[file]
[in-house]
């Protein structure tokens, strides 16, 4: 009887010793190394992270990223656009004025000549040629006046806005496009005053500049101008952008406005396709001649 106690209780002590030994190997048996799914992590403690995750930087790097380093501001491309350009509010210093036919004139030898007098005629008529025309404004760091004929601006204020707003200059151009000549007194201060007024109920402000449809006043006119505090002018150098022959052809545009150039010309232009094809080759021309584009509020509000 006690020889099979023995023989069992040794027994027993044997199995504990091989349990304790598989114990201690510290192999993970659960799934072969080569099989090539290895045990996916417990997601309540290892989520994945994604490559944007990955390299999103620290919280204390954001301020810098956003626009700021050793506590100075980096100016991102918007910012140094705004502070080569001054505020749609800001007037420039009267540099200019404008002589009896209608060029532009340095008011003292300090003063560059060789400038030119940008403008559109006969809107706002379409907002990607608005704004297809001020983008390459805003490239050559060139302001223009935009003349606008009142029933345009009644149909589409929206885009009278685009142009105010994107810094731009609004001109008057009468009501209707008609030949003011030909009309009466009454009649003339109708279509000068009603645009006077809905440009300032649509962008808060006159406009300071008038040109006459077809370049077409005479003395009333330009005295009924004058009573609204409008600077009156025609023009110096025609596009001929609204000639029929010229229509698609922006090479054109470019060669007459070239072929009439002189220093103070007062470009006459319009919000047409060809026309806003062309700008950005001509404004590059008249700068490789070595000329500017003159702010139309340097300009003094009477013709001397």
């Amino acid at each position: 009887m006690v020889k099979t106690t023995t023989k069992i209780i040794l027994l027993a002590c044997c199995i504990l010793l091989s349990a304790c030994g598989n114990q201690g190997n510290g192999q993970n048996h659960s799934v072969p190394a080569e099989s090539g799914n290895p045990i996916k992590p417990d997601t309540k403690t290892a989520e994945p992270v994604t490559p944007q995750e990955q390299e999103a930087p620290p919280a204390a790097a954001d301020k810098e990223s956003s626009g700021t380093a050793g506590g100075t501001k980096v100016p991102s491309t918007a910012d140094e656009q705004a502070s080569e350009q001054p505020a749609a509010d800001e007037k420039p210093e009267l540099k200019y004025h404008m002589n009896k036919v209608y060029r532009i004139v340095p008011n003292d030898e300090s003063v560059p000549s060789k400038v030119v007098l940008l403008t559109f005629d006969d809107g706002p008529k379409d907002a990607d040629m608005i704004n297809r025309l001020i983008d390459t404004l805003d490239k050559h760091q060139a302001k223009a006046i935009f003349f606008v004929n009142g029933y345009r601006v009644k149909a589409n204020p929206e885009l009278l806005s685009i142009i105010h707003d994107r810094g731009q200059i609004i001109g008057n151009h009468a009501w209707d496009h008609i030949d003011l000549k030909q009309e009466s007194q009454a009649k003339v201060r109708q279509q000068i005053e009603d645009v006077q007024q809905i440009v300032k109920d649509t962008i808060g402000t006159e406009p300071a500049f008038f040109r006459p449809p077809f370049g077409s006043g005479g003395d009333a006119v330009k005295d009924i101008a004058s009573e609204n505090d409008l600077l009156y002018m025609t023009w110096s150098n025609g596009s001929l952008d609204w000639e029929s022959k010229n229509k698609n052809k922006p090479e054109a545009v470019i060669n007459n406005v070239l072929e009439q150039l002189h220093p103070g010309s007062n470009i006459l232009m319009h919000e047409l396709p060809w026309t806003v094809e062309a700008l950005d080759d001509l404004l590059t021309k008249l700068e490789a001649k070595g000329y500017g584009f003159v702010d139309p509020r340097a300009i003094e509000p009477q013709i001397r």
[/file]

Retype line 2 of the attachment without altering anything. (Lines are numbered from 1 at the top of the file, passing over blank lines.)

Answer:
């Protein structure tokens, strides 16, 4: 009887010793190394992270990223656009004025000549040629006046806005496009005053500049101008952008406005396709001649 106690209780002590030994190997048996799914992590403690995750930087790097380093501001491309350009509010210093036919004139030898007098005629008529025309404004760091004929601006204020707003200059151009000549007194201060007024109920402000449809006043006119505090002018150098022959052809545009150039010309232009094809080759021309584009509020509000 006690020889099979023995023989069992040794027994027993044997199995504990091989349990304790598989114990201690510290192999993970659960799934072969080569099989090539290895045990996916417990997601309540290892989520994945994604490559944007990955390299999103620290919280204390954001301020810098956003626009700021050793506590100075980096100016991102918007910012140094705004502070080569001054505020749609800001007037420039009267540099200019404008002589009896209608060029532009340095008011003292300090003063560059060789400038030119940008403008559109006969809107706002379409907002990607608005704004297809001020983008390459805003490239050559060139302001223009935009003349606008009142029933345009009644149909589409929206885009009278685009142009105010994107810094731009609004001109008057009468009501209707008609030949003011030909009309009466009454009649003339109708279509000068009603645009006077809905440009300032649509962008808060006159406009300071008038040109006459077809370049077409005479003395009333330009005295009924004058009573609204409008600077009156025609023009110096025609596009001929609204000639029929010229229509698609922006090479054109470019060669007459070239072929009439002189220093103070007062470009006459319009919000047409060809026309806003062309700008950005001509404004590059008249700068490789070595000329500017003159702010139309340097300009003094009477013709001397």